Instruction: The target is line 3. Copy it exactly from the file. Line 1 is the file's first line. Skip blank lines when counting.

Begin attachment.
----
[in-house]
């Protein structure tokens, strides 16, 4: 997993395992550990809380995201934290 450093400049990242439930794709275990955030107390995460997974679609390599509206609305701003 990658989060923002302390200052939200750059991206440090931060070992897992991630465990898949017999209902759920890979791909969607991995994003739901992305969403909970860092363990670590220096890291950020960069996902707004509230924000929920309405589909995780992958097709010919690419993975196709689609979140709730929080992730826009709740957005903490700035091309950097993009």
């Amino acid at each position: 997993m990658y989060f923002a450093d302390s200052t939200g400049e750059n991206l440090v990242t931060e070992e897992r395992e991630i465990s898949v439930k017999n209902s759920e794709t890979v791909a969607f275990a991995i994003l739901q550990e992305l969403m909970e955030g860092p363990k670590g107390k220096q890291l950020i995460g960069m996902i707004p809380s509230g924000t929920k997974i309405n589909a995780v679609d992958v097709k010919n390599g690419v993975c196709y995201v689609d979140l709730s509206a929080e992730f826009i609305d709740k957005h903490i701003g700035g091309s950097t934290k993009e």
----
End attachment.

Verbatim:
């Amino acid at each position: 997993m990658y989060f923002a450093d302390s200052t939200g400049e750059n991206l440090v990242t931060e070992e897992r395992e991630i465990s898949v439930k017999n209902s759920e794709t890979v791909a969607f275990a991995i994003l739901q550990e992305l969403m909970e955030g860092p363990k670590g107390k220096q890291l950020i995460g960069m996902i707004p809380s509230g924000t929920k997974i309405n589909a995780v679609d992958v097709k010919n390599g690419v993975c196709y995201v689609d979140l709730s509206a929080e992730f826009i609305d709740k957005h903490i701003g700035g091309s950097t934290k993009e």